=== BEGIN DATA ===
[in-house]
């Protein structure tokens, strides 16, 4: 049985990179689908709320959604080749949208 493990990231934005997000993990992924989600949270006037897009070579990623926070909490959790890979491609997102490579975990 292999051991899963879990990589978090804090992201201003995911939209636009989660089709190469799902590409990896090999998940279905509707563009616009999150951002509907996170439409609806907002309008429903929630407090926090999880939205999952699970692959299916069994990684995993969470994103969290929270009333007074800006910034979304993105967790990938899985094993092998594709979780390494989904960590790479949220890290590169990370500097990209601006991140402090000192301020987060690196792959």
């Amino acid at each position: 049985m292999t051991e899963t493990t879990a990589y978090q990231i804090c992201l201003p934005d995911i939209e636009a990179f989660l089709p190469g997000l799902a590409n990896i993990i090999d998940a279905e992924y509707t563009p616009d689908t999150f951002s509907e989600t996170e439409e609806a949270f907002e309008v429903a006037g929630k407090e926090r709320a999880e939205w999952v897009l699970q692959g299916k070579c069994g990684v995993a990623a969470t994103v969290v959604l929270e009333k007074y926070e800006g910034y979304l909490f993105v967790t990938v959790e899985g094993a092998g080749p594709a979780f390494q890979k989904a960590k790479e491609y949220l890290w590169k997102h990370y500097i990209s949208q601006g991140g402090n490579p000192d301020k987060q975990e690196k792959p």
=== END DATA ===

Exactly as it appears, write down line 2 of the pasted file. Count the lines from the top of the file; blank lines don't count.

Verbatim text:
């Protein structure tokens, strides 16, 4: 049985990179689908709320959604080749949208 493990990231934005997000993990992924989600949270006037897009070579990623926070909490959790890979491609997102490579975990 292999051991899963879990990589978090804090992201201003995911939209636009989660089709190469799902590409990896090999998940279905509707563009616009999150951002509907996170439409609806907002309008429903929630407090926090999880939205999952699970692959299916069994990684995993969470994103969290929270009333007074800006910034979304993105967790990938899985094993092998594709979780390494989904960590790479949220890290590169990370500097990209601006991140402090000192301020987060690196792959």